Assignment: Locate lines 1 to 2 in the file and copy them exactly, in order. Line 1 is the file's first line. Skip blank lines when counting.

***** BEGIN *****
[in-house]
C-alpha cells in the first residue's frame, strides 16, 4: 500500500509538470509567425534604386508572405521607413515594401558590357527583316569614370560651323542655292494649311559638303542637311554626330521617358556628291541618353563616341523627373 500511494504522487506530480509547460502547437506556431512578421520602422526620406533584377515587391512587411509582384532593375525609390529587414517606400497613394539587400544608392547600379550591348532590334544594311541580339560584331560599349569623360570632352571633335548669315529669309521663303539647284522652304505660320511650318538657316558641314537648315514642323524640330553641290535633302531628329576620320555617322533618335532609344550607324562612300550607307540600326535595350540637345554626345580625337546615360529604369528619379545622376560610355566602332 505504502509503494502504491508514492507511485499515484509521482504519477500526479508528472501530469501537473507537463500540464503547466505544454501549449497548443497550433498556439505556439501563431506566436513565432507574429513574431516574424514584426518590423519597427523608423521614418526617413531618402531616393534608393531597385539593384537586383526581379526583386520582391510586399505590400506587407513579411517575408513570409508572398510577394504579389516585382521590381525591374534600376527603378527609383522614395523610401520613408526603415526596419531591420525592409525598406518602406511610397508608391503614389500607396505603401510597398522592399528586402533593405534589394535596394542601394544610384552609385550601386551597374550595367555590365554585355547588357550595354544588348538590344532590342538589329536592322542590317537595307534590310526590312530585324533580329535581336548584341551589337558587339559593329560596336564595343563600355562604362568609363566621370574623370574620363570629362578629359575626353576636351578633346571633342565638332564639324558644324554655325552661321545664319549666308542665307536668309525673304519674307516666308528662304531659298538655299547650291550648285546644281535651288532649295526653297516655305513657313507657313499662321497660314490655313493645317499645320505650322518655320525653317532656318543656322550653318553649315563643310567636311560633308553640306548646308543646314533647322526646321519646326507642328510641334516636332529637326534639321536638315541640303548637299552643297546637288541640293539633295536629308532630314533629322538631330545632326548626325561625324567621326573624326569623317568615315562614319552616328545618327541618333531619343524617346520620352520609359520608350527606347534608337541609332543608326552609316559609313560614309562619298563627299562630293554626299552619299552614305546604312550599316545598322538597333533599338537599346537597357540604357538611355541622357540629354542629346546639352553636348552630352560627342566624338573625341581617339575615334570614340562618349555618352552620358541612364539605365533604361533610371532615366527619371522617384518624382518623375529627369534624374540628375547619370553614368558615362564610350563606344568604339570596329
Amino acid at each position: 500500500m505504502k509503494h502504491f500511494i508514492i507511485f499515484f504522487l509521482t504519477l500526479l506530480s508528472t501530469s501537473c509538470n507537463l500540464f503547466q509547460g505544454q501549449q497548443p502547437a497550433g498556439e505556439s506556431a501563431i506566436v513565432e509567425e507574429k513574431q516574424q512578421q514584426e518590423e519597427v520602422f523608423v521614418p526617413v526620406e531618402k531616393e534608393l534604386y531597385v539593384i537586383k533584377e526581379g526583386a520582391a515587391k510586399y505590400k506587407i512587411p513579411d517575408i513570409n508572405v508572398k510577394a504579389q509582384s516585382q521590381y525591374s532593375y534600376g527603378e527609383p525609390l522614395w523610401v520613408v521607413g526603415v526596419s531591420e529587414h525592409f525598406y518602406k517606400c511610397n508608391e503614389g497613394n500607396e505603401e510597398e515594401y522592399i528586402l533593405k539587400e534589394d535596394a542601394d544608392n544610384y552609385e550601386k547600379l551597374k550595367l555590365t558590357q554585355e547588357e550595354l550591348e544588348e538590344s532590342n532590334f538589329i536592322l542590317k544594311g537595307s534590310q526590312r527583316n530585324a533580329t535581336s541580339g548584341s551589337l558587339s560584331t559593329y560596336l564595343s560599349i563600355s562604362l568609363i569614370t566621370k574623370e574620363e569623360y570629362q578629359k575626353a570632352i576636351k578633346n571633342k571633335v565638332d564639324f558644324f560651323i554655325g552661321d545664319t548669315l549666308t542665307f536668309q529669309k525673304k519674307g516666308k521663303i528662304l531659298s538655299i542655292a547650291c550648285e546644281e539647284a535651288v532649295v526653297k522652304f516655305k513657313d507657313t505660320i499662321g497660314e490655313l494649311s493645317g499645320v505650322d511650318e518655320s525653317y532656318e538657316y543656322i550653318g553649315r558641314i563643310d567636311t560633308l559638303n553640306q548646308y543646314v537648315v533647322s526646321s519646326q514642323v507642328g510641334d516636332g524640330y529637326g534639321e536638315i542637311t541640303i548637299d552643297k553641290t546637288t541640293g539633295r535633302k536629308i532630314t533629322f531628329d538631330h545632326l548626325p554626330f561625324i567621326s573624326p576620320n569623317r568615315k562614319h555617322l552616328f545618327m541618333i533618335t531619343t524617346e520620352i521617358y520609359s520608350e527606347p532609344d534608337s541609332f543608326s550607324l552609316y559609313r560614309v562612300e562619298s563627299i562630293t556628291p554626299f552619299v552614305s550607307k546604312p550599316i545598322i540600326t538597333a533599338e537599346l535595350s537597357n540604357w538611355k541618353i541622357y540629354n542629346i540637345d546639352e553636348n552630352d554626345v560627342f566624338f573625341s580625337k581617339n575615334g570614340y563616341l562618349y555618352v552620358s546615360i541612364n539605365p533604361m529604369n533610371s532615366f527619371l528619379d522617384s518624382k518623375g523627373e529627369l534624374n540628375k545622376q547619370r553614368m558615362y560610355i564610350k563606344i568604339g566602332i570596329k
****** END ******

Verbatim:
[in-house]
C-alpha cells in the first residue's frame, strides 16, 4: 500500500509538470509567425534604386508572405521607413515594401558590357527583316569614370560651323542655292494649311559638303542637311554626330521617358556628291541618353563616341523627373 500511494504522487506530480509547460502547437506556431512578421520602422526620406533584377515587391512587411509582384532593375525609390529587414517606400497613394539587400544608392547600379550591348532590334544594311541580339560584331560599349569623360570632352571633335548669315529669309521663303539647284522652304505660320511650318538657316558641314537648315514642323524640330553641290535633302531628329576620320555617322533618335532609344550607324562612300550607307540600326535595350540637345554626345580625337546615360529604369528619379545622376560610355566602332 505504502509503494502504491508514492507511485499515484509521482504519477500526479508528472501530469501537473507537463500540464503547466505544454501549449497548443497550433498556439505556439501563431506566436513565432507574429513574431516574424514584426518590423519597427523608423521614418526617413531618402531616393534608393531597385539593384537586383526581379526583386520582391510586399505590400506587407513579411517575408513570409508572398510577394504579389516585382521590381525591374534600376527603378527609383522614395523610401520613408526603415526596419531591420525592409525598406518602406511610397508608391503614389500607396505603401510597398522592399528586402533593405534589394535596394542601394544610384552609385550601386551597374550595367555590365554585355547588357550595354544588348538590344532590342538589329536592322542590317537595307534590310526590312530585324533580329535581336548584341551589337558587339559593329560596336564595343563600355562604362568609363566621370574623370574620363570629362578629359575626353576636351578633346571633342565638332564639324558644324554655325552661321545664319549666308542665307536668309525673304519674307516666308528662304531659298538655299547650291550648285546644281535651288532649295526653297516655305513657313507657313499662321497660314490655313493645317499645320505650322518655320525653317532656318543656322550653318553649315563643310567636311560633308553640306548646308543646314533647322526646321519646326507642328510641334516636332529637326534639321536638315541640303548637299552643297546637288541640293539633295536629308532630314533629322538631330545632326548626325561625324567621326573624326569623317568615315562614319552616328545618327541618333531619343524617346520620352520609359520608350527606347534608337541609332543608326552609316559609313560614309562619298563627299562630293554626299552619299552614305546604312550599316545598322538597333533599338537599346537597357540604357538611355541622357540629354542629346546639352553636348552630352560627342566624338573625341581617339575615334570614340562618349555618352552620358541612364539605365533604361533610371532615366527619371522617384518624382518623375529627369534624374540628375547619370553614368558615362564610350563606344568604339570596329